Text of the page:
The Story Girl by L. M. Montgomery
Toronto : Ryerson, 1966. Hardcover. 365 pages ; 21 cm. A good copy with the decorative dust jacket illustrated by S.R. Wyatt. The dust jacket is however in tattered condition. Foxing to front and rear end papers. As well as the book edges. Pages are age tone and unmarked. Binding is firm and square.
L. M. Montgomery
This is the first Canadian edition of The Story Girl, by the author of Anne of Green Gables. When The Story Girl was originally published, the Toronto Globe wrote of it: "It will be read and, we venture to predict, reread many times, for there is a freshness and sweetness about it which will help to lift the load of care, to cheer the weary and to make brighter still the life of the carefree and the happy."
L. M. Montgomery (Mrs. Ewan MacDonald) has almost a score of other books to her credit and these, like Anne of Green Gables, have grown out of her life. She was born November 20, 1874,v at Clifton, Prince Edward Island. When she was a year old, her mother died and she was brought up by her grandparents at Cavendish, P.E.I. She early showed signs of literary ability, at twelve years of age winning a short story contest sponsored by the Montreal Star. In 1890, when she was sixteen, she spent a year at Prince Albert, Saskatchewan, with her father, who had married again. For one winter she attended Dalhousie University, where she was a student of Dr. Archibald MacMechan.
While still in her teens, she taught school at Biddlesford and Ellerslie in P.E.I. She returned to Cavendish, at twenty years of age, to live with her grandmother. Here she met and in 1911, married, the Reverend Ewan MacDonald, who was the Presbyterian minister. They moved to Leaskdale, Ontario, later to Norval, then to Toronto, where they lived from 1935 to 1942. Mrs. MacDonald died in April, 1942, just as the first Canadian edition of her books was coming off the presses.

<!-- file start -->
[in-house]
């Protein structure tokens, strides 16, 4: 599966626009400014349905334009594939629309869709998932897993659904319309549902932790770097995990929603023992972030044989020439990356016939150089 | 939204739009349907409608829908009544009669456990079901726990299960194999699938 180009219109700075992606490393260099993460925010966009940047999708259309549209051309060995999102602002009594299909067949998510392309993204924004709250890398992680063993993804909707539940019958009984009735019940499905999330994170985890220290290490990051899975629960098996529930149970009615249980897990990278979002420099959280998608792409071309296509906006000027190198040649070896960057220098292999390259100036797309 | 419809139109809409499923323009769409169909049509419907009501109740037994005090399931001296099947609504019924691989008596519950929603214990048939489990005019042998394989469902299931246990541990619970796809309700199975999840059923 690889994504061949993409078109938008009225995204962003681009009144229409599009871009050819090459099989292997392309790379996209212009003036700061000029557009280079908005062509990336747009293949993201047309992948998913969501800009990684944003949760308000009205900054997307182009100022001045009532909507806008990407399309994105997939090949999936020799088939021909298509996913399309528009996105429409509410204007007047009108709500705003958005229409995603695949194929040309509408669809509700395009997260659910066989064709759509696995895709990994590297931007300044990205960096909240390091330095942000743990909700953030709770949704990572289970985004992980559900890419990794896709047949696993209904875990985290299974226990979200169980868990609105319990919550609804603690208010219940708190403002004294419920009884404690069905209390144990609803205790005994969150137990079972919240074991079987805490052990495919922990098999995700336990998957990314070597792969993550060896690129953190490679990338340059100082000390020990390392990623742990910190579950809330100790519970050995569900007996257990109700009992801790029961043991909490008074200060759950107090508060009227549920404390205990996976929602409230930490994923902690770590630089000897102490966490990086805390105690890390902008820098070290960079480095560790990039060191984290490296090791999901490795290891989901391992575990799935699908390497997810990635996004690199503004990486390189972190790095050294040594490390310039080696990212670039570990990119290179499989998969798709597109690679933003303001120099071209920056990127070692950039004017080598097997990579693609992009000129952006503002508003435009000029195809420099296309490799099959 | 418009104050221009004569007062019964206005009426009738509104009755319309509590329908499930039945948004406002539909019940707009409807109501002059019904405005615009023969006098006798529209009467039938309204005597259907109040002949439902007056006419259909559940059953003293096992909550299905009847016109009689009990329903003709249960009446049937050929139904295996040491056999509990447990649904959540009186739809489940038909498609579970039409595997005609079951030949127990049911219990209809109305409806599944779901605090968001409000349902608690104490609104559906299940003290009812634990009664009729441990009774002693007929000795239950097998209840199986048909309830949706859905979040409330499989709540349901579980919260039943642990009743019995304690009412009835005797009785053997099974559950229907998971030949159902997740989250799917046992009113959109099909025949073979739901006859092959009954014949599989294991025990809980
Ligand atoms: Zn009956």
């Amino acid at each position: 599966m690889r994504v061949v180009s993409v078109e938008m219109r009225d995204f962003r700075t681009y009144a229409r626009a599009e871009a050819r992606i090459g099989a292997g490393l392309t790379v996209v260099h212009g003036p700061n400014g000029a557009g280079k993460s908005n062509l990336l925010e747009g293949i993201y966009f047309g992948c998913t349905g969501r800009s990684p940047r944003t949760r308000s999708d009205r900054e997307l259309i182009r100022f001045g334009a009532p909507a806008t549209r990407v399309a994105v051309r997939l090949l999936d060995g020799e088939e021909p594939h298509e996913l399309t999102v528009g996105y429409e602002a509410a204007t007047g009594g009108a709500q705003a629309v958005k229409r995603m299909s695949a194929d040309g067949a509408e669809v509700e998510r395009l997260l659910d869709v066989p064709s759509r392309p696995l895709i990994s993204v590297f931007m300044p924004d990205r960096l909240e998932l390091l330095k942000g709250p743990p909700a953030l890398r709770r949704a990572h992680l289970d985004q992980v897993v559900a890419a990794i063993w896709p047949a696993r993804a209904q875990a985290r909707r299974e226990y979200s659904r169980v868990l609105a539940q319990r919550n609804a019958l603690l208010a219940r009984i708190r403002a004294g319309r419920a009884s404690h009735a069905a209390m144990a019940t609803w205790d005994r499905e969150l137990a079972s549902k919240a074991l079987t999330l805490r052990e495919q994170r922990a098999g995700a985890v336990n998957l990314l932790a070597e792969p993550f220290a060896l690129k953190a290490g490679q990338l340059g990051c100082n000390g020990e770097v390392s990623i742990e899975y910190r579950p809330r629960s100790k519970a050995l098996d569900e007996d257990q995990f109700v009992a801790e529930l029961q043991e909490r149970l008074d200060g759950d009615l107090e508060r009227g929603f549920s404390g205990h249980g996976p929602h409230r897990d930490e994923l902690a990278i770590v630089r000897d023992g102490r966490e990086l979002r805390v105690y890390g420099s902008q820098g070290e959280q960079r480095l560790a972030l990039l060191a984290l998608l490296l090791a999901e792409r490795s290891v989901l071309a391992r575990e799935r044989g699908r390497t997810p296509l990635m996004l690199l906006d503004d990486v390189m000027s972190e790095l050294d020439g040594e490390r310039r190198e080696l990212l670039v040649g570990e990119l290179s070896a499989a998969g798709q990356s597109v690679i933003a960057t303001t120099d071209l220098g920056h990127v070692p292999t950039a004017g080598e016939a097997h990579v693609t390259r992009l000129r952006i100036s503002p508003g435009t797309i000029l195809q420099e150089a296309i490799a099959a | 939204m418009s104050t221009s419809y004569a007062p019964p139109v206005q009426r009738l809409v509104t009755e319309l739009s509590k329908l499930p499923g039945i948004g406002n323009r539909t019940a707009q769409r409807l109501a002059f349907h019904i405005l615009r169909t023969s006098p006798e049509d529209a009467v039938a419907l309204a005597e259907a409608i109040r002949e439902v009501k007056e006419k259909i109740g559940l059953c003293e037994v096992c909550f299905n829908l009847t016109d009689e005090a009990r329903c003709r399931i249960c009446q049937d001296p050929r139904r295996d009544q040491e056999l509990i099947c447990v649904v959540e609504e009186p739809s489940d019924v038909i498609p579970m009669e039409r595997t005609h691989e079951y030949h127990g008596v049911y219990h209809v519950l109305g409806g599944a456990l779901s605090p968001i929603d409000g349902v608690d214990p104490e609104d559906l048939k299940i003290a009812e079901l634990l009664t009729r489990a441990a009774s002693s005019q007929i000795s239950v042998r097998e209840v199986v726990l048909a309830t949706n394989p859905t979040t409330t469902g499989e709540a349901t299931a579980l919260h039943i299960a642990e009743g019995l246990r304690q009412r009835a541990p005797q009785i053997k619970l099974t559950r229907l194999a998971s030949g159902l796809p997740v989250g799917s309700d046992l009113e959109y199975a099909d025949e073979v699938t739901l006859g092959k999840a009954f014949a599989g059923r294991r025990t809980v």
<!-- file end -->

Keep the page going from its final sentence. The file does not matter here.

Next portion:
"Green Gables," together with the farm where Lucy Maud Montgomery grew up, has now been included in the National Park of Prince Edward Island. Many spots in the district, which her writings have made famous, have been preserved as they were described in her books. The "Avonlea" of her novels is the town of Cavendish, which she loved especially for the fact that it was close to the sea. She wrote, later, of her grandparents' farm that it was "twelve miles from a railroad station, twenty-four miles from the nearest town, but only one-half mile from the sea." It was here that her thoughts turned in later years, when she was living in far distant places. And it is here that she is buried, in the village of Cavendish, where she started her literary career.
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